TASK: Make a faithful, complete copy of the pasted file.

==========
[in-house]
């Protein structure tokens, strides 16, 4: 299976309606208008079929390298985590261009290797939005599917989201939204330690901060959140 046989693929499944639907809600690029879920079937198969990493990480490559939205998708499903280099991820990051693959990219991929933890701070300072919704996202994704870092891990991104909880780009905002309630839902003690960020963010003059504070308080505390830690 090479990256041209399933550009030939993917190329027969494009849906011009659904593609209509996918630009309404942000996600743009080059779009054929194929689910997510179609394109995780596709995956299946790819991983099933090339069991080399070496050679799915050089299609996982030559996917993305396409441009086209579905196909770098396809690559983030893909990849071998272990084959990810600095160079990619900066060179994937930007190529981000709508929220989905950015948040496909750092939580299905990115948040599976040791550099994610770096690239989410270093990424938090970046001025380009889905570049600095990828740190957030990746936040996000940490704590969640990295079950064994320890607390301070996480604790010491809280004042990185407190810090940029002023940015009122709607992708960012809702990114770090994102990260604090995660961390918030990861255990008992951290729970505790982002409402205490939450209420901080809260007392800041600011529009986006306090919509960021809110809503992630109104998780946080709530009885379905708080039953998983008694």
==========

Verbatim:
[in-house]
């Protein structure tokens, strides 16, 4: 299976309606208008079929390298985590261009290797939005599917989201939204330690901060959140 046989693929499944639907809600690029879920079937198969990493990480490559939205998708499903280099991820990051693959990219991929933890701070300072919704996202994704870092891990991104909880780009905002309630839902003690960020963010003059504070308080505390830690 090479990256041209399933550009030939993917190329027969494009849906011009659904593609209509996918630009309404942000996600743009080059779009054929194929689910997510179609394109995780596709995956299946790819991983099933090339069991080399070496050679799915050089299609996982030559996917993305396409441009086209579905196909770098396809690559983030893909990849071998272990084959990810600095160079990619900066060179994937930007190529981000709508929220989905950015948040496909750092939580299905990115948040599976040791550099994610770096690239989410270093990424938090970046001025380009889905570049600095990828740190957030990746936040996000940490704590969640990295079950064994320890607390301070996480604790010491809280004042990185407190810090940029002023940015009122709607992708960012809702990114770090994102990260604090995660961390918030990861255990008992951290729970505790982002409402205490939450209420901080809260007392800041600011529009986006306090919509960021809110809503992630109104998780946080709530009885379905708080039953998983008694």